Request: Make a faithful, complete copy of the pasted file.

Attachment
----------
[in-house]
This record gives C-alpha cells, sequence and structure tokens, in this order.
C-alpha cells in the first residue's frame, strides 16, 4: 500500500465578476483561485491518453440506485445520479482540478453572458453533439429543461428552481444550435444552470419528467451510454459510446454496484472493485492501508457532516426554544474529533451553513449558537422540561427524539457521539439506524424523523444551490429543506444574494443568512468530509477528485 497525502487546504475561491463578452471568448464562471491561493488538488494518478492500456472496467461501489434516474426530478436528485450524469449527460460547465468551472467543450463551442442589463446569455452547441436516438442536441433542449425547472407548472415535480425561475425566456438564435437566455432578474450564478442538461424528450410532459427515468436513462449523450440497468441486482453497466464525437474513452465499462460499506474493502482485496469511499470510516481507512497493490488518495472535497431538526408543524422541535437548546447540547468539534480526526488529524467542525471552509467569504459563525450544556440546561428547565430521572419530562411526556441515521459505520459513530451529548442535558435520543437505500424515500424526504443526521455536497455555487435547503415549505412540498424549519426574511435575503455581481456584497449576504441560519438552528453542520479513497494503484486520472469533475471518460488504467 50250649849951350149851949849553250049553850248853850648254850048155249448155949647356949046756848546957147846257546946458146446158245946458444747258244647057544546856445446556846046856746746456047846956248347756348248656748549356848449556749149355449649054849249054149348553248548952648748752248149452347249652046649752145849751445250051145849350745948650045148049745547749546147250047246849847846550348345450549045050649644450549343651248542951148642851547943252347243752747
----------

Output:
[in-house]
This record gives C-alpha cells, sequence and structure tokens, in this order.
C-alpha cells in the first residue's frame, strides 16, 4: 500500500465578476483561485491518453440506485445520479482540478453572458453533439429543461428552481444550435444552470419528467451510454459510446454496484472493485492501508457532516426554544474529533451553513449558537422540561427524539457521539439506524424523523444551490429543506444574494443568512468530509477528485 497525502487546504475561491463578452471568448464562471491561493488538488494518478492500456472496467461501489434516474426530478436528485450524469449527460460547465468551472467543450463551442442589463446569455452547441436516438442536441433542449425547472407548472415535480425561475425566456438564435437566455432578474450564478442538461424528450410532459427515468436513462449523450440497468441486482453497466464525437474513452465499462460499506474493502482485496469511499470510516481507512497493490488518495472535497431538526408543524422541535437548546447540547468539534480526526488529524467542525471552509467569504459563525450544556440546561428547565430521572419530562411526556441515521459505520459513530451529548442535558435520543437505500424515500424526504443526521455536497455555487435547503415549505412540498424549519426574511435575503455581481456584497449576504441560519438552528453542520479513497494503484486520472469533475471518460488504467 50250649849951350149851949849553250049553850248853850648254850048155249448155949647356949046756848546957147846257546946458146446158245946458444747258244647057544546856445446556846046856746746456047846956248347756348248656748549356848449556749149355449649054849249054149348553248548952648748752248149452347249652046649752145849751445250051145849350745948650045148049745547749546147250047246849847846550348345450549045050649644450549343651248542951148642851547943252347243752747